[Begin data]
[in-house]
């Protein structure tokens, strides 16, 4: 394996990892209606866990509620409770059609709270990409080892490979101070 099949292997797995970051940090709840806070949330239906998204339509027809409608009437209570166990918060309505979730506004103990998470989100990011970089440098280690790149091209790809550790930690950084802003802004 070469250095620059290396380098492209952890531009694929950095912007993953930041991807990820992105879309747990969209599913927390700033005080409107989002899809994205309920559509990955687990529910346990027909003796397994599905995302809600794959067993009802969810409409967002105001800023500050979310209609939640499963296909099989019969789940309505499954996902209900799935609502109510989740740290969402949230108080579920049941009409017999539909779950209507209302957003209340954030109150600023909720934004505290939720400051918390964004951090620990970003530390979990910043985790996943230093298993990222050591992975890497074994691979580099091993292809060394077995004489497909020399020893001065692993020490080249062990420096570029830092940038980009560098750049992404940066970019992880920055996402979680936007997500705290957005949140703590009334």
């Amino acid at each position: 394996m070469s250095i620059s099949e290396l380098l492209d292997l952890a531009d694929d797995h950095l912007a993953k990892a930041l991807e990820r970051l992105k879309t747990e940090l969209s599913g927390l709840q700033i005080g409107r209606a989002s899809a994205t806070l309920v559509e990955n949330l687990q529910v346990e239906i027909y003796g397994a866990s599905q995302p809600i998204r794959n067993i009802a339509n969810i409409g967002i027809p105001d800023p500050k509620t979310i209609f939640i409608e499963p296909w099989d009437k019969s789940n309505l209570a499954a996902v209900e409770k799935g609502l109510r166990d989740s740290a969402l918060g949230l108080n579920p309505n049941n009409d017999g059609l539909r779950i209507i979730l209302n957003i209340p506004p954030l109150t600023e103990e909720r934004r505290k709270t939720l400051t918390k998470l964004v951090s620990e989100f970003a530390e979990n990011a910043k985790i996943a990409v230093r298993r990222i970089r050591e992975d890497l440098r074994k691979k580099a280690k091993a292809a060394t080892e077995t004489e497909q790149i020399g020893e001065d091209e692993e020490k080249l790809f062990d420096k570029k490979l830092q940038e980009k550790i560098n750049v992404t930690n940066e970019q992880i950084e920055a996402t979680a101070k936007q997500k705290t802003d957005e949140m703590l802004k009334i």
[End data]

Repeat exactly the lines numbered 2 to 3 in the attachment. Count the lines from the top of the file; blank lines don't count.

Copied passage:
């Protein structure tokens, strides 16, 4: 394996990892209606866990509620409770059609709270990409080892490979101070 099949292997797995970051940090709840806070949330239906998204339509027809409608009437209570166990918060309505979730506004103990998470989100990011970089440098280690790149091209790809550790930690950084802003802004 070469250095620059290396380098492209952890531009694929950095912007993953930041991807990820992105879309747990969209599913927390700033005080409107989002899809994205309920559509990955687990529910346990027909003796397994599905995302809600794959067993009802969810409409967002105001800023500050979310209609939640499963296909099989019969789940309505499954996902209900799935609502109510989740740290969402949230108080579920049941009409017999539909779950209507209302957003209340954030109150600023909720934004505290939720400051918390964004951090620990970003530390979990910043985790996943230093298993990222050591992975890497074994691979580099091993292809060394077995004489497909020399020893001065692993020490080249062990420096570029830092940038980009560098750049992404940066970019992880920055996402979680936007997500705290957005949140703590009334």
């Amino acid at each position: 394996m070469s250095i620059s099949e290396l380098l492209d292997l952890a531009d694929d797995h950095l912007a993953k990892a930041l991807e990820r970051l992105k879309t747990e940090l969209s599913g927390l709840q700033i005080g409107r209606a989002s899809a994205t806070l309920v559509e990955n949330l687990q529910v346990e239906i027909y003796g397994a866990s599905q995302p809600i998204r794959n067993i009802a339509n969810i409409g967002i027809p105001d800023p500050k509620t979310i209609f939640i409608e499963p296909w099989d009437k019969s789940n309505l209570a499954a996902v209900e409770k799935g609502l109510r166990d989740s740290a969402l918060g949230l108080n579920p309505n049941n009409d017999g059609l539909r779950i209507i979730l209302n957003i209340p506004p954030l109150t600023e103990e909720r934004r505290k709270t939720l400051t918390k998470l964004v951090s620990e989100f970003a530390e979990n990011a910043k985790i996943a990409v230093r298993r990222i970089r050591e992975d890497l440098r074994k691979k580099a280690k091993a292809a060394t080892e077995t004489e497909q790149i020399g020893e001065d091209e692993e020490k080249l790809f062990d420096k570029k490979l830092q940038e980009k550790i560098n750049v992404t930690n940066e970019q992880i950084e920055a996402t979680a101070k936007q997500k705290t802003d957005e949140m703590l802004k009334i």